While scholars seek opportunities to inform and shape public policy through their research, policymakers' decisions are sometimes influenced by forces beyond scholarly research, which was disappointing but eye-opening for the students.

The AIMS Task Forces has acknowledged that these tests do not measure the skills and knowledge necessary to demonstrate whether high school graduates are prepared for college and careers.  It now advocates implementing new college and career readiness tests for all 11th graders as well as replacing the state’s norm-referenced test (TerraNova) for 9th graders with college and career potential tests. In addition, the task force recommends forming a new committee to consider a high school graduation endorsement that signifies student readiness for college and career.

David Garcia, ASU assistant professor of educational leadership and policy studies and an expert in Arizona education policy, facilitated the task force and restructured a course to involve the students in the policy process. While most educational leadership and policy studies graduates don’t encounter the often disillusioning disjoint between researchers and policymakers until their professional careers, Garcia’s students are writing narratives on such an experience for a possible journal article.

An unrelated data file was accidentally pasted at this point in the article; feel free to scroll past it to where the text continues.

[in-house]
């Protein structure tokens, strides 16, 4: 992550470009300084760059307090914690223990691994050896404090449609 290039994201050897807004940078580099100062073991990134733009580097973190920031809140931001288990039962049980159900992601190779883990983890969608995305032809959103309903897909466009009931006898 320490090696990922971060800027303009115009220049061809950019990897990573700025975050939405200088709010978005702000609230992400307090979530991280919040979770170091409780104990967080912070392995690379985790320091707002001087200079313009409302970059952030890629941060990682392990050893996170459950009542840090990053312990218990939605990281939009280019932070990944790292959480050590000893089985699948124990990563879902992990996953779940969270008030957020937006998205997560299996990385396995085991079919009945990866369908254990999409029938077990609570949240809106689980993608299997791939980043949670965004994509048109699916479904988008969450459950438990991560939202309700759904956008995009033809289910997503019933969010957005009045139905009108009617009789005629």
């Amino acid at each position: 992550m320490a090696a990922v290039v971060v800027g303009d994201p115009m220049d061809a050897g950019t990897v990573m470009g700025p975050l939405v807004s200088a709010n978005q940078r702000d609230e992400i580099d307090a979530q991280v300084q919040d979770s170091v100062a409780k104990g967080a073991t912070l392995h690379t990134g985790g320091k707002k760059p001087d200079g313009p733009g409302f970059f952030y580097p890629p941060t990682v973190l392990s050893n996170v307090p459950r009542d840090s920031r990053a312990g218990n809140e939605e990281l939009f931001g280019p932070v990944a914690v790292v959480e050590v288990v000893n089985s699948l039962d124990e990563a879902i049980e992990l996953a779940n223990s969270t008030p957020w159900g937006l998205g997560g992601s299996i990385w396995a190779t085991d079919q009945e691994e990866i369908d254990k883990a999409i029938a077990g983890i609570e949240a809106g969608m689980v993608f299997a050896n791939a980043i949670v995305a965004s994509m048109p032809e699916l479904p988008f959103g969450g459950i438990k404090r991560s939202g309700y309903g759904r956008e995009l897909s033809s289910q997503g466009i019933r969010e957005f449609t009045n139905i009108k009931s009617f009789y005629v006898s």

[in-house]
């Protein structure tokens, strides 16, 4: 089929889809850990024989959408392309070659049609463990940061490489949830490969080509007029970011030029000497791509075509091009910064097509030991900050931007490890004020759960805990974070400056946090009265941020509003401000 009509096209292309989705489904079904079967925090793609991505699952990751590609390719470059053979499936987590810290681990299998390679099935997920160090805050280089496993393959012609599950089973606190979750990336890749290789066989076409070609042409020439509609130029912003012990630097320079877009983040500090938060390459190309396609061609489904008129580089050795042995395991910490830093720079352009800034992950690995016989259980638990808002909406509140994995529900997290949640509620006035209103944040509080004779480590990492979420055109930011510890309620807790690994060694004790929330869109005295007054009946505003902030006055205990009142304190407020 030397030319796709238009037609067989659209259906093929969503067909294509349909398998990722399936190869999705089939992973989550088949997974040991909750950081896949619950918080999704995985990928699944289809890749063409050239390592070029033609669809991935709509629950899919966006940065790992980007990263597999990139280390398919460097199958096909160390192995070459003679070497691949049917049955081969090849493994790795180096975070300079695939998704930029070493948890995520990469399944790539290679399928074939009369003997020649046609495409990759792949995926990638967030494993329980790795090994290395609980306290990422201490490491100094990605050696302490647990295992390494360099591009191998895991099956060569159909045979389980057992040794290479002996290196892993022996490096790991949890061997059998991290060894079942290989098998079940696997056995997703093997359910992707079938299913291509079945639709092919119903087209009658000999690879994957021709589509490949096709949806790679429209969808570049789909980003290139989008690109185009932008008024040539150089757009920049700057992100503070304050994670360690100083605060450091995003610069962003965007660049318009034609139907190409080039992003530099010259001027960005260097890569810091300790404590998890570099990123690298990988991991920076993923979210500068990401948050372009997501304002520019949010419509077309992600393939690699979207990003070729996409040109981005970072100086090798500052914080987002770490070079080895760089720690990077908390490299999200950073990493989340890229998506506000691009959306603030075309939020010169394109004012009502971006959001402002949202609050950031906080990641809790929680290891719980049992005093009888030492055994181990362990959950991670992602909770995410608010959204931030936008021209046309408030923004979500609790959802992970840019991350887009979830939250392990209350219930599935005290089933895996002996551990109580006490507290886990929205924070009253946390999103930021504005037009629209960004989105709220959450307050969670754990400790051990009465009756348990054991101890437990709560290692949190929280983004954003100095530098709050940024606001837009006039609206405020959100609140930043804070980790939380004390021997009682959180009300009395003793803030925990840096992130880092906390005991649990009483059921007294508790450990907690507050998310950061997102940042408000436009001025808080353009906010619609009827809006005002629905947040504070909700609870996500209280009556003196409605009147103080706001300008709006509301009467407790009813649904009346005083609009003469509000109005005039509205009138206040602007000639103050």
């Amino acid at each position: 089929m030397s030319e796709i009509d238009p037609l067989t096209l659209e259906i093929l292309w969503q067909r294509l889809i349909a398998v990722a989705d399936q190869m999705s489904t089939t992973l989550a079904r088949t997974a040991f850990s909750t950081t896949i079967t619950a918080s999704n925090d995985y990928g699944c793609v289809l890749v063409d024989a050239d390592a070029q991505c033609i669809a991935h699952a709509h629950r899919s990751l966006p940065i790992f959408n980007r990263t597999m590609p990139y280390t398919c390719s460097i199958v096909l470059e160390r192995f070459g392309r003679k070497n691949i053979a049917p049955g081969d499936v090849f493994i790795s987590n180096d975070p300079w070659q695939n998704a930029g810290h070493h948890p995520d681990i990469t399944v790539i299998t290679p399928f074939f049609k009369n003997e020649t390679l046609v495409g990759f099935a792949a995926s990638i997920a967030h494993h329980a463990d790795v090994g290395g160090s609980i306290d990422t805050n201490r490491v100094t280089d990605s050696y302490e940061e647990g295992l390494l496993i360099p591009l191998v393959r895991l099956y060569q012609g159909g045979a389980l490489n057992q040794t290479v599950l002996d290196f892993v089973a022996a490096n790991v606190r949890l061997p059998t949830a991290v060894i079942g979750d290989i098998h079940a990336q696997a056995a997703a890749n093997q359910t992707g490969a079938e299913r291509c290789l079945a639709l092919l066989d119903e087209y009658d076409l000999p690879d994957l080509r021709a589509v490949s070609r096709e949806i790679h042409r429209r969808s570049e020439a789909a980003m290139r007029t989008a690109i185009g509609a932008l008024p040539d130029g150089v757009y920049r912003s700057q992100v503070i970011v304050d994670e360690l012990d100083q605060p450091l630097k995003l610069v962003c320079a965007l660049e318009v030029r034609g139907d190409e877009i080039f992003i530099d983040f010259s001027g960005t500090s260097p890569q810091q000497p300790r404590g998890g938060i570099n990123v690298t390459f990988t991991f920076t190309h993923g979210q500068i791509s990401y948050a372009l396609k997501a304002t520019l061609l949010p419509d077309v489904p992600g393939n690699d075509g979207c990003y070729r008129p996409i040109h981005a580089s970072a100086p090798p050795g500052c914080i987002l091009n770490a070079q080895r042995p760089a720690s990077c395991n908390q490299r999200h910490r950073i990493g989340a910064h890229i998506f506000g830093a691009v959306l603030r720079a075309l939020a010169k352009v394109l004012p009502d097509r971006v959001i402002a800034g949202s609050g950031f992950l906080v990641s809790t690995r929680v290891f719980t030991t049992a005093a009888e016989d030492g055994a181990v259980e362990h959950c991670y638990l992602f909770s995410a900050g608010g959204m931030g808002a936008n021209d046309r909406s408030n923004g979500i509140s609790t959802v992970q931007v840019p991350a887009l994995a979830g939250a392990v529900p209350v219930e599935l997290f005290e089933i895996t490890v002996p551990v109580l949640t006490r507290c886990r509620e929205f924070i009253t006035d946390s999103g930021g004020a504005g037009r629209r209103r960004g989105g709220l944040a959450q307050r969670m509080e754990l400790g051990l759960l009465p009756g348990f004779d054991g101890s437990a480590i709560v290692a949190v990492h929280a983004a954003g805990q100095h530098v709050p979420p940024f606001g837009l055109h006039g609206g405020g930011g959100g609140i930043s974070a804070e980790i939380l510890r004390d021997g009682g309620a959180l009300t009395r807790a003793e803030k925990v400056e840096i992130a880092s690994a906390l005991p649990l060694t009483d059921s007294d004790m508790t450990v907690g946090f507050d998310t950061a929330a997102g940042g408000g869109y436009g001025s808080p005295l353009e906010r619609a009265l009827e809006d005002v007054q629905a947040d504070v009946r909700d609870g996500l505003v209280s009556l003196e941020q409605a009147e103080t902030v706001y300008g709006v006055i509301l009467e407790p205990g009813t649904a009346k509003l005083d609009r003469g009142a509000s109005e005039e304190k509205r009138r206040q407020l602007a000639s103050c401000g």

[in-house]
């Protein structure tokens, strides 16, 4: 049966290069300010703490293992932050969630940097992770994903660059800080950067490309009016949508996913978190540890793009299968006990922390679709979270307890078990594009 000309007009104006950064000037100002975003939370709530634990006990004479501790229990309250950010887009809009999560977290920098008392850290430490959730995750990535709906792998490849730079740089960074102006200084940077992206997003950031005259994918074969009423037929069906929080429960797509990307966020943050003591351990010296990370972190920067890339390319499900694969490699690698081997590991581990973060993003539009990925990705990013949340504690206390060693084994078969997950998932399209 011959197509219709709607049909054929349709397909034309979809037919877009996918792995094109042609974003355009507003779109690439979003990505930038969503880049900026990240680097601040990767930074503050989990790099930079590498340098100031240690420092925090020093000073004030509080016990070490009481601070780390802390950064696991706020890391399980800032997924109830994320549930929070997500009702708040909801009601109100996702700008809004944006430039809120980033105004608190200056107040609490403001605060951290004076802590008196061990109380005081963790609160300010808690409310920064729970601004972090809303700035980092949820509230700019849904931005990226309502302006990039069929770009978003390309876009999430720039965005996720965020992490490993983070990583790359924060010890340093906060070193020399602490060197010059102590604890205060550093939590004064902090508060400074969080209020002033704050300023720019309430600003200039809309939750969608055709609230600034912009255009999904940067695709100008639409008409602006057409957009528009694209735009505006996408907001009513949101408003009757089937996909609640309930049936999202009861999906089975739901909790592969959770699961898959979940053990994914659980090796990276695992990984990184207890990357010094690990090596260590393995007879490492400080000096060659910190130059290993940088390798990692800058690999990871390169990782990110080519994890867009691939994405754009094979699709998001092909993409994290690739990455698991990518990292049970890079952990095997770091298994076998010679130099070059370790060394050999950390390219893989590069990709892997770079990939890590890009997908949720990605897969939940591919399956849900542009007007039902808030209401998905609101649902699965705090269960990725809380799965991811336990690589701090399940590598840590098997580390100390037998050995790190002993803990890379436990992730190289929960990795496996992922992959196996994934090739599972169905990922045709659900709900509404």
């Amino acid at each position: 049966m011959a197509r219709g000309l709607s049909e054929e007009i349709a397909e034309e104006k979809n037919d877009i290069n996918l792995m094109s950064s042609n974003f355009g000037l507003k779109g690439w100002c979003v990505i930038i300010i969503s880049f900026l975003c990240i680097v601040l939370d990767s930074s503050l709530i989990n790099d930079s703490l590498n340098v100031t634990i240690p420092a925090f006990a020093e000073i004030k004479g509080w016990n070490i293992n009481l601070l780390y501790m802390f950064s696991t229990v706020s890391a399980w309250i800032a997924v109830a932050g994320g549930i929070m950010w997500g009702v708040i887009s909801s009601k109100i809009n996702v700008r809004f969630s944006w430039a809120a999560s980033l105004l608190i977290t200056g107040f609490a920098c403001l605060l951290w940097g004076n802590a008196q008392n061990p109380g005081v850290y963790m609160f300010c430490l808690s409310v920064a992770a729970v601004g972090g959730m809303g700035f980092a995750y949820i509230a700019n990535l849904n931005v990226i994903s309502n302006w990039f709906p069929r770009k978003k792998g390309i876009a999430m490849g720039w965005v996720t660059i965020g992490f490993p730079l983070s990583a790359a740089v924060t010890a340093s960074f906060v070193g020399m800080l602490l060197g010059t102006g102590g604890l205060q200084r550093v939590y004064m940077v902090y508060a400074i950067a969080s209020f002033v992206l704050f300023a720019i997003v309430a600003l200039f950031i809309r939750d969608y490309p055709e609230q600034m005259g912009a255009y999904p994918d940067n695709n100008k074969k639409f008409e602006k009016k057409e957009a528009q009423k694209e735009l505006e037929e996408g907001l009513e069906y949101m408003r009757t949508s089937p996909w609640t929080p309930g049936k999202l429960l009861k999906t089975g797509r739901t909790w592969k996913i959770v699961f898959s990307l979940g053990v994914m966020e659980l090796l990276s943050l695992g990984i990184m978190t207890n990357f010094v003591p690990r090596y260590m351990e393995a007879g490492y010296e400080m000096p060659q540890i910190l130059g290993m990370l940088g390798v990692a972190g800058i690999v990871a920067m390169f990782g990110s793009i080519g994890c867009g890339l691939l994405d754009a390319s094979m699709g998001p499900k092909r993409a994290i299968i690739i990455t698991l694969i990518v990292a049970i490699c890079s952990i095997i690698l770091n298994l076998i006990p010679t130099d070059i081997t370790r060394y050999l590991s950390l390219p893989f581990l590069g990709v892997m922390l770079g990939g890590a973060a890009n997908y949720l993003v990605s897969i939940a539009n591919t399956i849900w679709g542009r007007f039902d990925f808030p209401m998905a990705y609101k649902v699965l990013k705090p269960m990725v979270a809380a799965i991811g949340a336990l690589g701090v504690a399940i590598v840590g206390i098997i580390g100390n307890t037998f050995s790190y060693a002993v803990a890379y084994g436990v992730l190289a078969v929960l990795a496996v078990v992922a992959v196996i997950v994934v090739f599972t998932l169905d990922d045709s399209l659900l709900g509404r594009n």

“This was a defining event for our students who come into our program with really different expectations,” Garcia said. “They pulled in a lot of research and made the task force think hard about these issues. They also got a firsthand look at the intersection between research and policy and how the academic literature can be, but sometime is not, useful to policy audiences.
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“Through this process, we have had rich discussions about how this has shaped, changed or reinforced their existing expectations about their graduate school education, career aspirations and making an impact on policy,” he added.

Vince Yanez, executive director of the Arizona State Board of Education, said the ASU students provided a strong foundation of research from which task force members could form their opinions.